The Red Cedar Book Award: Introducing the 2017/2018 Fiction Nominees

Hey! In case you’ve never heard of it, the Red Cedar Book Award is British Columbia’s Young Reader’s Choice Award for middle grade Canadian books. Meaning that middle graders are the ones who choose which book gets the award.

Actually, it’s books and awards, because the Red Cedar has two categories, and thus two awards: Fiction and Information. In November, students across BC will start reading (if they haven’t already! some of the titles are very popular) the nominated books. In order to vote, a student must have read five or more of the twelve nominated titles. Voting takes place in April, and the results are announced at the celebratory gala, which involves author readings and student-created presentations on each of the nominated books. At the end of the gala the Red Cedar Book Award is presented, and the nominee lists for the next year’s Red Cedar are released.

Basically, kids who love books get to meet the authors who wrote those books. Everyone talks books, collects signatures, and eats sweets. It’s a party.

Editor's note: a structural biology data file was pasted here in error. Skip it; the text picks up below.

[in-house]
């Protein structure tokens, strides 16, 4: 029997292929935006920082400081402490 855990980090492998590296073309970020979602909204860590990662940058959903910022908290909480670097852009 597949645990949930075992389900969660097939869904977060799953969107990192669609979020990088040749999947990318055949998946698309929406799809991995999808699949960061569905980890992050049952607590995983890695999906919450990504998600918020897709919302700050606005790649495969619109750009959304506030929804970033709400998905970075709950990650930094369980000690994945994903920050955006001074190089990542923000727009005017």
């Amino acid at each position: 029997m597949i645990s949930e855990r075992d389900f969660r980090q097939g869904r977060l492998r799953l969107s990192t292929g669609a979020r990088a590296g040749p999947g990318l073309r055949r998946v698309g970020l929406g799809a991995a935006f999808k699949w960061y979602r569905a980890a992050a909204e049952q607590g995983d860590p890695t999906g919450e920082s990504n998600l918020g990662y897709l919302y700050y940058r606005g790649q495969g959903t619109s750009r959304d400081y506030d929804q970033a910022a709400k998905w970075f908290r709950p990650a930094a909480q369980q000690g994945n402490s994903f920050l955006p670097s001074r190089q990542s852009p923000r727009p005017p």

During the year, readers get the chance to review the nominated books, and their reviews are posted on the Red Cedar website. For the next few months, I’m going to post my own reviews of the 2017/2018 Red Cedar Fiction nominees. (The year thing is confusing, I know. I trip over it each year. Basically, all the Canadian middle grade fiction published within a certain period (one year) is read by a selections committee formed from professionals people who know a lot about and care a lot about children and books: typically, one children’s librarian, one teacher, one teacher-librarian, one bookseller, and one author or other children’s lit expert. This committee reads ALL THE BOOKS over the course of about two and a half months (usually 75-80 books, or just under a book a day) and decides on the nominated list just in time for it to be released at the gala in April. These books are read over the next school year, so that a book published in 2016 is a contender for the 2017/2018 awards, so named because that is the reading period for the children involved. *takes a deep breath* Does that make sense now?)

So yay! Canadian content! Middle grade novels! And at some point, probably at the end of this miniseries of posts, I’ll do a run down of stats, things like the ethnicity, gender, age of protagonists and authors. (Though maybe not the age of authors, eh?) I’m interested in seeing who and what is being written about and by whom, and who and what are not being written about, and who is not writing being published.

Onward, ho!

The 2017/2018 Red Cedar Fiction Nominees, in alphabetical order (Ignoring “The”s):

Links will be added as each post goes up. Whether you’re joining in the fun of reading for the Red Cedar, or have thoughts about particular books, as ever, I’d love to hear your thoughts.